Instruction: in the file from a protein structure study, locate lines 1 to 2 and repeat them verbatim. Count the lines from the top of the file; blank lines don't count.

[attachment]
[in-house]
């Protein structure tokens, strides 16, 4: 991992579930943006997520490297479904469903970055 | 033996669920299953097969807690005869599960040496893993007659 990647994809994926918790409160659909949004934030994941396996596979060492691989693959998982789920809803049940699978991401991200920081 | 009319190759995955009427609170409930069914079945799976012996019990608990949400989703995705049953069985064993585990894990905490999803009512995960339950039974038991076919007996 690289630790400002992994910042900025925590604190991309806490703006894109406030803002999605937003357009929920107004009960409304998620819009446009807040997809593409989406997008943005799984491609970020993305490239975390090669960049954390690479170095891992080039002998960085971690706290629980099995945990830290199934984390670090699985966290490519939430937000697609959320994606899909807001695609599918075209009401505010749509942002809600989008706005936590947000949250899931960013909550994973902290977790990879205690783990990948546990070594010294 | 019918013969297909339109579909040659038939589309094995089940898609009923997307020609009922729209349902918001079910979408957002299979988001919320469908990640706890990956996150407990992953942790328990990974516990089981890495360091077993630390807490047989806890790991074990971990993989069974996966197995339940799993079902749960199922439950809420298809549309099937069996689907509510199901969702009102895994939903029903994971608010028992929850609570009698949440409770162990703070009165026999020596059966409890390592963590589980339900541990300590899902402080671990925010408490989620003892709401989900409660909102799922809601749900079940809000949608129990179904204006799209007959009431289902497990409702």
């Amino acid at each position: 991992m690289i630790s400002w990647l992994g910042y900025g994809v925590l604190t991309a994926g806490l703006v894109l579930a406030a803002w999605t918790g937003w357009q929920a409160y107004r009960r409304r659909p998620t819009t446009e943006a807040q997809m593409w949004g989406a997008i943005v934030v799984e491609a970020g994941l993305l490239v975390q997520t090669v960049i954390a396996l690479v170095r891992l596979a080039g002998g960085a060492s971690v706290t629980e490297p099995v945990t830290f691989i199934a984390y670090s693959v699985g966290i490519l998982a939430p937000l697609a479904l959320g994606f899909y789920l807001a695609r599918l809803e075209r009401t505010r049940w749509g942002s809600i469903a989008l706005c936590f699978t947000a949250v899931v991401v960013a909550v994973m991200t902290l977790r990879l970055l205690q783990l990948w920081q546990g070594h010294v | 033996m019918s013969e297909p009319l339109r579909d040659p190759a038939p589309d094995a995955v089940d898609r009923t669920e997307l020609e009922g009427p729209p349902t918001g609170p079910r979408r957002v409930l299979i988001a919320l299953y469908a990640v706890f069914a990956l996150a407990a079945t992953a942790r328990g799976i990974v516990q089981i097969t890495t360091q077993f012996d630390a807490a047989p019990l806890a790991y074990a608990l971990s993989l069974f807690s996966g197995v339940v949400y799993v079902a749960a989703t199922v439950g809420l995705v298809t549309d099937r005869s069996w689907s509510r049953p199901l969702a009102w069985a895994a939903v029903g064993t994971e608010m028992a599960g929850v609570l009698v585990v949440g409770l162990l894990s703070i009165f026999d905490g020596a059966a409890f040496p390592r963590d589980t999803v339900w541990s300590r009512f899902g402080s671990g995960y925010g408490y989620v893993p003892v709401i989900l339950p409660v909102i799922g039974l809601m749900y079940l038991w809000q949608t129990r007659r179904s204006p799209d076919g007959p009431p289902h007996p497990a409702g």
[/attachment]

[in-house]
């Protein structure tokens, strides 16, 4: 991992579930943006997520490297479904469903970055 | 033996669920299953097969807690005869599960040496893993007659 990647994809994926918790409160659909949004934030994941396996596979060492691989693959998982789920809803049940699978991401991200920081 | 009319190759995955009427609170409930069914079945799976012996019990608990949400989703995705049953069985064993585990894990905490999803009512995960339950039974038991076919007996 690289630790400002992994910042900025925590604190991309806490703006894109406030803002999605937003357009929920107004009960409304998620819009446009807040997809593409989406997008943005799984491609970020993305490239975390090669960049954390690479170095891992080039002998960085971690706290629980099995945990830290199934984390670090699985966290490519939430937000697609959320994606899909807001695609599918075209009401505010749509942002809600989008706005936590947000949250899931960013909550994973902290977790990879205690783990990948546990070594010294 | 019918013969297909339109579909040659038939589309094995089940898609009923997307020609009922729209349902918001079910979408957002299979988001919320469908990640706890990956996150407990992953942790328990990974516990089981890495360091077993630390807490047989806890790991074990971990993989069974996966197995339940799993079902749960199922439950809420298809549309099937069996689907509510199901969702009102895994939903029903994971608010028992929850609570009698949440409770162990703070009165026999020596059966409890390592963590589980339900541990300590899902402080671990925010408490989620003892709401989900409660909102799922809601749900079940809000949608129990179904204006799209007959009431289902497990409702």